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Fossil Collagen 

Collagen is the protein that holds our bodies together. It constitutes our connective tissues. Lampreys, sharks and skates use it instead of bone. It is such a tough protein that some small fraction may have survived 68 million years in a T. rex skeleton excavated a few years ago. A team of six scientists recently analyzed the amino acid sequence in this T. rex collagen, as well as that in a half-million-year-old Mastodon (Chris Organ and others, Science, April 25, 2008). A computer was used to compare these fossil sequences with those of living species in order to determine their most likely evolutionary relationships.

I found the resulting phylogenetic tree so interesting that I decided to share it with you. My contribution was to translate obscure names, such as Raja, Cynops, Loxodonta, Monodelphis, Struthio, etc., into the more familiar Skate, Newt, Elephant, Opossum, Ostrich, etc. The (horizontal) lengths of the branches in the phylogenetic tree are proportional to the minimum number of mutations required to produce the observed diversity in amino acid sequences.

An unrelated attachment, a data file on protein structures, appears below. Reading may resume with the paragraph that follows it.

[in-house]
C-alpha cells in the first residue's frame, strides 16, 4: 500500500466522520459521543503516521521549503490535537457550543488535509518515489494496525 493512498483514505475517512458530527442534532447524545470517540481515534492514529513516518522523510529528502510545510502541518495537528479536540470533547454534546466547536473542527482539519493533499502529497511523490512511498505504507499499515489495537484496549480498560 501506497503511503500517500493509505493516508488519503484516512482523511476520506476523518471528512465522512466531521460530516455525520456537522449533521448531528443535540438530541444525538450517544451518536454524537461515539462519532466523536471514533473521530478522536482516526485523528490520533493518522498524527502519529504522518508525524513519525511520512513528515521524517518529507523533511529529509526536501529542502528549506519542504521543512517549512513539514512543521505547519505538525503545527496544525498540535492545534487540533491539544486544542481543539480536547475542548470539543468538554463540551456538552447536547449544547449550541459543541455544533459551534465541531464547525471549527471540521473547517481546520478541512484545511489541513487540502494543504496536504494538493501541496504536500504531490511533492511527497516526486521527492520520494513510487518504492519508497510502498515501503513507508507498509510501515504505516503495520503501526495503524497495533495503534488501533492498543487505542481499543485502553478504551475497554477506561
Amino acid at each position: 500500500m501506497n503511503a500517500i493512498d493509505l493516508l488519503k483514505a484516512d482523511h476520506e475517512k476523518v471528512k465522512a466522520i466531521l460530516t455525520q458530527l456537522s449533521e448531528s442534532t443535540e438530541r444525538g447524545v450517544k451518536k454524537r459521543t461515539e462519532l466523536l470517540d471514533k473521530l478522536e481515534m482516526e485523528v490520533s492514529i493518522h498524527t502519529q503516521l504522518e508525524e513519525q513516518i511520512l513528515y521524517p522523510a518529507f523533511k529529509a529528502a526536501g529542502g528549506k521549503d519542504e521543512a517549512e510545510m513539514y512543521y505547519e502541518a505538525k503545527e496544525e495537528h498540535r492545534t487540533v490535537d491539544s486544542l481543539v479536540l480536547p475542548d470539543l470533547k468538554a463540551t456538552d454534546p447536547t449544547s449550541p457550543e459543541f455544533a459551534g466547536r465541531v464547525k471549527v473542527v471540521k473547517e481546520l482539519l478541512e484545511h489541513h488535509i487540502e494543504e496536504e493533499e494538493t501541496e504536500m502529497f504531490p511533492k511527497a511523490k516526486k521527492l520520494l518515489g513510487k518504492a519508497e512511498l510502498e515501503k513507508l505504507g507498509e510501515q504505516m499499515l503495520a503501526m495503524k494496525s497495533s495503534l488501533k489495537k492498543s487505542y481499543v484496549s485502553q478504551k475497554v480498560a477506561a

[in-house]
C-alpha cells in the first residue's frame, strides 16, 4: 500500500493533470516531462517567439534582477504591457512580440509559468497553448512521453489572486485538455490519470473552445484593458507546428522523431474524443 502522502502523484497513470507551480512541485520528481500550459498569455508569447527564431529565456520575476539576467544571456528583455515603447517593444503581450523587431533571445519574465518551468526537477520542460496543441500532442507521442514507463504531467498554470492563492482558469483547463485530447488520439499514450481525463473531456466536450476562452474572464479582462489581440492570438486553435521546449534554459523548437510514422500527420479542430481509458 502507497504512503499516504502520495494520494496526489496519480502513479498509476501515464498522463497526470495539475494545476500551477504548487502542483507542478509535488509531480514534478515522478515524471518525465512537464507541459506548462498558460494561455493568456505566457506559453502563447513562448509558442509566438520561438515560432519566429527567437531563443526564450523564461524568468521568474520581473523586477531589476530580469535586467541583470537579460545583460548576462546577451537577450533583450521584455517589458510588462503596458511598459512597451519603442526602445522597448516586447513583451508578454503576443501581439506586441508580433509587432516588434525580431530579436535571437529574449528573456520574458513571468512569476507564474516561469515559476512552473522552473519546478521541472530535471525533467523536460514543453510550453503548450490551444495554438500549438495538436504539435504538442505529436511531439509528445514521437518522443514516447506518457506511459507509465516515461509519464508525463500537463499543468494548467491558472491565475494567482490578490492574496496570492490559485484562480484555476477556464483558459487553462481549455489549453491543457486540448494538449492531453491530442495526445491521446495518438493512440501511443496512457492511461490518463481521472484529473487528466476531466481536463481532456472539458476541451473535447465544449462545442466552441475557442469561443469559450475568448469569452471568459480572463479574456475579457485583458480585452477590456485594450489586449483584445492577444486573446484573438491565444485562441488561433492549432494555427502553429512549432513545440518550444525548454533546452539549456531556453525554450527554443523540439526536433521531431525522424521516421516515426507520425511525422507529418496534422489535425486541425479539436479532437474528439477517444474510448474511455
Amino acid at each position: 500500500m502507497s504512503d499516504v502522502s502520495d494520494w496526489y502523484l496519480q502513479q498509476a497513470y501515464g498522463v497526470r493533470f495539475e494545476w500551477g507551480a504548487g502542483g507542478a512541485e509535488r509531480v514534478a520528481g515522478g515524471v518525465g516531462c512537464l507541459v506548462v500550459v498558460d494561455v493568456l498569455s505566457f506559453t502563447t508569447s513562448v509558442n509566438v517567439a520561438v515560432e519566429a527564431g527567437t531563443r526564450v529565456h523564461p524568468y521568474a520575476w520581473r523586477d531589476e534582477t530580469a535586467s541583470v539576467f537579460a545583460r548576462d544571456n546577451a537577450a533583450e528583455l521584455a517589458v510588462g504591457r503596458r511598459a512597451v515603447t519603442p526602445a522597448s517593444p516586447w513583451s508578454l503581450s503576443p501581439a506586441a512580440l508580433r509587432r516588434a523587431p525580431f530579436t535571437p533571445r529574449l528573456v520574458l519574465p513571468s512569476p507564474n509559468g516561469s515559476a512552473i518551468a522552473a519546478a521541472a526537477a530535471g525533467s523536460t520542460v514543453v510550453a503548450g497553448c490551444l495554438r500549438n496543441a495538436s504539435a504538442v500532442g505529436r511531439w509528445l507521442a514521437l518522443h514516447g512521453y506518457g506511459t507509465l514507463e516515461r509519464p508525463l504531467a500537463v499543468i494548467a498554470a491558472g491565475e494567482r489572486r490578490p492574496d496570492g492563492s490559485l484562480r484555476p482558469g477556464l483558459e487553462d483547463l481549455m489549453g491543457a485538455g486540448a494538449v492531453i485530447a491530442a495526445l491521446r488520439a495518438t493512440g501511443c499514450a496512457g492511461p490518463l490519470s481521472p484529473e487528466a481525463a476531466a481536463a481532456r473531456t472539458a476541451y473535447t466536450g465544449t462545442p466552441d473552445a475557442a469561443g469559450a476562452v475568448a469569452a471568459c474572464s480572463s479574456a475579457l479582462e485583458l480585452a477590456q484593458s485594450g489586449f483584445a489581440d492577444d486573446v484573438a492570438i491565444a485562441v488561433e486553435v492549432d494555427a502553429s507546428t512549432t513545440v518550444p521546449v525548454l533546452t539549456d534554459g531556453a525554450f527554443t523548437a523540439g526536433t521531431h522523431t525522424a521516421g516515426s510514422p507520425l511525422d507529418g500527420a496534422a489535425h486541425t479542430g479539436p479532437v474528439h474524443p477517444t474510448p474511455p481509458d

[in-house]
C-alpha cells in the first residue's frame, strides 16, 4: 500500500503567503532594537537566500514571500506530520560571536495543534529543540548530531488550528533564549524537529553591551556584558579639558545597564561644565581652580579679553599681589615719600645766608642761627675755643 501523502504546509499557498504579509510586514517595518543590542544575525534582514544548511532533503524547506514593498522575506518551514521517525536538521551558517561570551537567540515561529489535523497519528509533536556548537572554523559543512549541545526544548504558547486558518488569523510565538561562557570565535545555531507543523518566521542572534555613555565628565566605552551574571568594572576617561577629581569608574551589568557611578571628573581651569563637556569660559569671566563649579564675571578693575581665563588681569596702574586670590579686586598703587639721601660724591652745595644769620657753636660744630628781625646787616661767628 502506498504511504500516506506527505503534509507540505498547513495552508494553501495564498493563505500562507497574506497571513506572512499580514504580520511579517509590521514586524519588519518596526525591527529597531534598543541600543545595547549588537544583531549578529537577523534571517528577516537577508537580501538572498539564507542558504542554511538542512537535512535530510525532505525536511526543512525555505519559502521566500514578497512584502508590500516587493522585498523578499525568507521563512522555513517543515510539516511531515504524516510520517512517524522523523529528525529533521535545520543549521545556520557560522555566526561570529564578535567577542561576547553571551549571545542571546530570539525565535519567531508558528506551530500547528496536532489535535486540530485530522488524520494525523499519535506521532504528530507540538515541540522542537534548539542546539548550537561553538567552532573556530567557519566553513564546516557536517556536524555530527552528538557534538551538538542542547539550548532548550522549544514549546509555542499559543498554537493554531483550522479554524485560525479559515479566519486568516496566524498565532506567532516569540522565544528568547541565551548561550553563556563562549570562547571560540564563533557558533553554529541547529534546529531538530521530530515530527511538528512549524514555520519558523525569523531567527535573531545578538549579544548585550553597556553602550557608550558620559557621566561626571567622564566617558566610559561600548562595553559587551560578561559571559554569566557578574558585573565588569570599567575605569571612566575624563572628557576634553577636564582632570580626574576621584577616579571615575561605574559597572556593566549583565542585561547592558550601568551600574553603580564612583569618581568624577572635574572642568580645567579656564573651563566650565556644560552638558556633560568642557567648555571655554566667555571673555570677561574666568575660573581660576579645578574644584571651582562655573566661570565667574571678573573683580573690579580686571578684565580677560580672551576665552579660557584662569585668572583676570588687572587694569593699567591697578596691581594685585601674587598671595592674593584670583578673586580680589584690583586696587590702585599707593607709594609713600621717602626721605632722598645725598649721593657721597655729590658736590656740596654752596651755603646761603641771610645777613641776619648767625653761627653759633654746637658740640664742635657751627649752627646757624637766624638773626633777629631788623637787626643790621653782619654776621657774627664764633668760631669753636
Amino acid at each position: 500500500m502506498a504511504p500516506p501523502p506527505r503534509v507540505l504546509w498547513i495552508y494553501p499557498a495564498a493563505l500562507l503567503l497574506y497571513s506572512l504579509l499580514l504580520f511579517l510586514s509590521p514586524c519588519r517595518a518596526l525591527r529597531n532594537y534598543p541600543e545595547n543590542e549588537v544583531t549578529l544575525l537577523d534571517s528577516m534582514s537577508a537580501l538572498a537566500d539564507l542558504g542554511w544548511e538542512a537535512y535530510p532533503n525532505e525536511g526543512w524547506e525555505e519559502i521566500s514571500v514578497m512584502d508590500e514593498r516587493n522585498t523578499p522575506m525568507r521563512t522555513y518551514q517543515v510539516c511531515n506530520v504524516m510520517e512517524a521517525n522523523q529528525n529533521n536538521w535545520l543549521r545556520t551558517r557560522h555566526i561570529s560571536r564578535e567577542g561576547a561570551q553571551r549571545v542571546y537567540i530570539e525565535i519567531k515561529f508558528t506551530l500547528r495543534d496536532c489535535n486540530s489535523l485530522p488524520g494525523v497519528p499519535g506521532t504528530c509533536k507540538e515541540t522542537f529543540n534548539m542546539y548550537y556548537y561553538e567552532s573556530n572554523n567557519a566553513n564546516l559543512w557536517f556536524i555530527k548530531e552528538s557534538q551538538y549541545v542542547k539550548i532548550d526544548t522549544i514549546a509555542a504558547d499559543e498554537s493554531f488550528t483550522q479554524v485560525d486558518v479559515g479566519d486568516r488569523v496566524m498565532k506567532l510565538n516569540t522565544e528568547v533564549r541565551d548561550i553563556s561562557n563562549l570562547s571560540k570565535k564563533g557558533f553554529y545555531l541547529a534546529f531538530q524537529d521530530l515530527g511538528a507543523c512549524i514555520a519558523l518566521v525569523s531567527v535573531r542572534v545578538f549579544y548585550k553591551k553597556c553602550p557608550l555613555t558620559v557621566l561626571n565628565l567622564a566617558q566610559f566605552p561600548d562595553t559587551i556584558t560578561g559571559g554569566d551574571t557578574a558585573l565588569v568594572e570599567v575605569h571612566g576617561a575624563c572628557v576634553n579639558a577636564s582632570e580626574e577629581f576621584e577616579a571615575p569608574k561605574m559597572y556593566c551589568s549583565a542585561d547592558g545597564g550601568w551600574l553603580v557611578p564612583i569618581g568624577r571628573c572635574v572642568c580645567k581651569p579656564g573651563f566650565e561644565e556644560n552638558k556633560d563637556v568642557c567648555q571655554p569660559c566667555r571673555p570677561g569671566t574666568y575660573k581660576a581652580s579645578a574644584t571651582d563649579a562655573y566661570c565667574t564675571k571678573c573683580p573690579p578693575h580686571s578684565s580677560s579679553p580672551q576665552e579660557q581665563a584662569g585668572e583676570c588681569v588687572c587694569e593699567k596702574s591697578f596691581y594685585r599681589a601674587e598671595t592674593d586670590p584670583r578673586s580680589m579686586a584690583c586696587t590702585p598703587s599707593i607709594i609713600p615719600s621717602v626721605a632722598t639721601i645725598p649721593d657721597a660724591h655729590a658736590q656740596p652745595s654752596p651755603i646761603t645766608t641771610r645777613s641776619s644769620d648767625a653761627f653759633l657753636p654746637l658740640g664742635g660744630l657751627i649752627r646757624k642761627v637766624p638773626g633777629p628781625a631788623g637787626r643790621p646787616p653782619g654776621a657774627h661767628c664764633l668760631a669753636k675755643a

The T. rex sequence, however, is disputed in a rebuttal authored by 27 scientists who present evidence that collagen older than a million years must be too degraded to be useful (Mike Buckley, et al., Science, May 15, 2008). They accept the mastodon sequence as being valid. It was preserved for a shorter period under cooler conditions.

Human collagen is arbitrarily placed near the center of the diagram, for the benefit of our egos.

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About The Author

Don Garlick

Bio:
Don Garlick is a geology professor retired from Humboldt State University. He invites any questions relating to North Coast science, and if he cannot answer it he will find an expert who can. E-mail dorsgarlick@yahoo.com.

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